Welcome to Eclectic Rhapsodics, a web log of rhapsodes, rhapsodies, and all things rhapsodic. I am Bob Gonzalez, an associate professor of speech and theatre at the University of Tampa and the founder of Rhapsodize, a classic poetry performance initiative aiming to encourage, instruct, guide and facilitate the performance of classic English language poetry in the world.
Ancient Greek Rhapsodes
In ancient Greece, rhapsodes (also called rhapsodists) performed the poetry of Homer and Hesiod, sacred classics to that society. Rhapsodes were “song-stitchers” in that they would “stitch” together passages from the longer epics of Homer and Hesiod and improvise their own words in between them. In general terms, a rhapsody is an ecstatic expression of feeling and enthusiasm. In music, a rhapsody is an instrumental composition irregular in form and suggestive of improvisation. These meanings derive from the practice of rhapsodes creating their performances from an eclectic collection of poetic passages of their great national poets and adding their own introductions, transitions, and commentary.
Contemporary rhapsodes perform classic poetry. Poetry in the public domain – poetry from the early part of the twentieth century and before – often remains, at best, silently sequestered in the pages of anthologies and collections stored on bookshelves. The role of the rhapsode is to bring these vibrant, sensuous, musical, and philosophical treasures to life vocally and bodily. One way I see poems is as playscripts or musical scores, in that as the written play waits to be produced and the musical score waits to be played, so many great literary poems wait to be performed - voiced and embodied by rhapsodes. In other words, as I see them, poems on the page are a beginning, a suggestion of something more, and not ends in themselves. As many poets and teachers of poetry agree, poems best reach their full potential as musical, emotional, intellectual texts of influence when they are spoken aloud. And more than spoken aloud, but imbued with all the dramatic potential inherent in them.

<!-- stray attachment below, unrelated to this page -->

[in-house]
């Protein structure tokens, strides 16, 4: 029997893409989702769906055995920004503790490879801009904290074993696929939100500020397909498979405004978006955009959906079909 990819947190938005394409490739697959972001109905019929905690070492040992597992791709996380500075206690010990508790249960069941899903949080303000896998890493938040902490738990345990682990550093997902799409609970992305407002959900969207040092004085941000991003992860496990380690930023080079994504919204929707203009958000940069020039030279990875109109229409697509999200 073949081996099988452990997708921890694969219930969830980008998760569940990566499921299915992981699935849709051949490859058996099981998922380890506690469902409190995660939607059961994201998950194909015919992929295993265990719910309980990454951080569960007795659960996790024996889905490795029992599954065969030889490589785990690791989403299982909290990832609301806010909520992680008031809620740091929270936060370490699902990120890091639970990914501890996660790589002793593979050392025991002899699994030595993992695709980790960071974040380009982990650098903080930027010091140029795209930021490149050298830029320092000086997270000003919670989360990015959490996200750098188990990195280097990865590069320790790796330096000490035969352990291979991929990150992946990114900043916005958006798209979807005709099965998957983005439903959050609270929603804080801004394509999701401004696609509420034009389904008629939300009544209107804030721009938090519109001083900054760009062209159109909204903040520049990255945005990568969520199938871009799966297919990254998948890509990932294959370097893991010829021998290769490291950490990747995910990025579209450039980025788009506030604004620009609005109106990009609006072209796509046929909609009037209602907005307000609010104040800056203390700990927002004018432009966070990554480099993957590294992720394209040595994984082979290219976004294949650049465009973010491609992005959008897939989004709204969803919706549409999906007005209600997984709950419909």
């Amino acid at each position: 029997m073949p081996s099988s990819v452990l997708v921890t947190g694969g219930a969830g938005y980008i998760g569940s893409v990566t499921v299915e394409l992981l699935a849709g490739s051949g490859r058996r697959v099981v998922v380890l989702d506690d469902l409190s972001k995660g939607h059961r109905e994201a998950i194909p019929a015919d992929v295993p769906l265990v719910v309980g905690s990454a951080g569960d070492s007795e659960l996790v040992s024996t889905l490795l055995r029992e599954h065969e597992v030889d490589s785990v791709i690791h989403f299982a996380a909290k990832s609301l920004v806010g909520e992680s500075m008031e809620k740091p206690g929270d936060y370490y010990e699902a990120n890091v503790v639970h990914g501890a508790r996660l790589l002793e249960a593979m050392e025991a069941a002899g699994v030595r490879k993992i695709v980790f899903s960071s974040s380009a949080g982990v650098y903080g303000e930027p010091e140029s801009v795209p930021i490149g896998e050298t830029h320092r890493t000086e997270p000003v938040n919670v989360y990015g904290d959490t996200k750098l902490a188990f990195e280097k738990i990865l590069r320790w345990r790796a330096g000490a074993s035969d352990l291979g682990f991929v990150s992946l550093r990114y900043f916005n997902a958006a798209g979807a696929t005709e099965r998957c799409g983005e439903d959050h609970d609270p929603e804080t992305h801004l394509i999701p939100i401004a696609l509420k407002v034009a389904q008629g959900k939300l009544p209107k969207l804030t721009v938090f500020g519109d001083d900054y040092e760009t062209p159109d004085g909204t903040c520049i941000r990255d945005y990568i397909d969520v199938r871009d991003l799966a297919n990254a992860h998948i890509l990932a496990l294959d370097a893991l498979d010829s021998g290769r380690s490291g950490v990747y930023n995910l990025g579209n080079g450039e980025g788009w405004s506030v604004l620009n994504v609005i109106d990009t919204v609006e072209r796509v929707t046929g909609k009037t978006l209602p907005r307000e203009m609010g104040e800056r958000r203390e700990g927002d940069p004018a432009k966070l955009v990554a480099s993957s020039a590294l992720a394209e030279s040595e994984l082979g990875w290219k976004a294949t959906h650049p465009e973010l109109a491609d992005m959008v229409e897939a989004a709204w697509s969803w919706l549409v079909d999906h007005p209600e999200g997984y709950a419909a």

My purpose is to revive the role of the rhapsode in contemporary society by performing the great classics of English language poetry and encouraging others to do the same. I aim to do the latter by instructing rhapsodes, organizing troupes of rhapsodes, producing rhapsodic events (rhapsodies), and in general creating and supporting the performance of classic English language poetry throughout the English speaking world. As I am only fluent in the English language, this blog and the website to which it is attached, Rhapsodize, addresses only the performance of poetry in English. However, I am very interested in encouraging others in their creation of rhapsodic activity in other languages.
In brief, I seek to rhapsodize. I seek to discover, encourage, and educate rhapsodes. I seek to popularize the art of rhapsodizing, trusting that audiences for poetic rhapsodies will grow as more and better rhapsodizing circulates throughout the English speaking world.
I seek effective venues for rhapsodies. For live rhapsodies, the most obvious venues are theatres, libraries, schools, bookstores, museums, coffeehouses, and community centers, but any empty space with room for an audience will do. Recorded rhapsodies can be dispersed over the internet via podcasts, YouTube, blogs, and websites.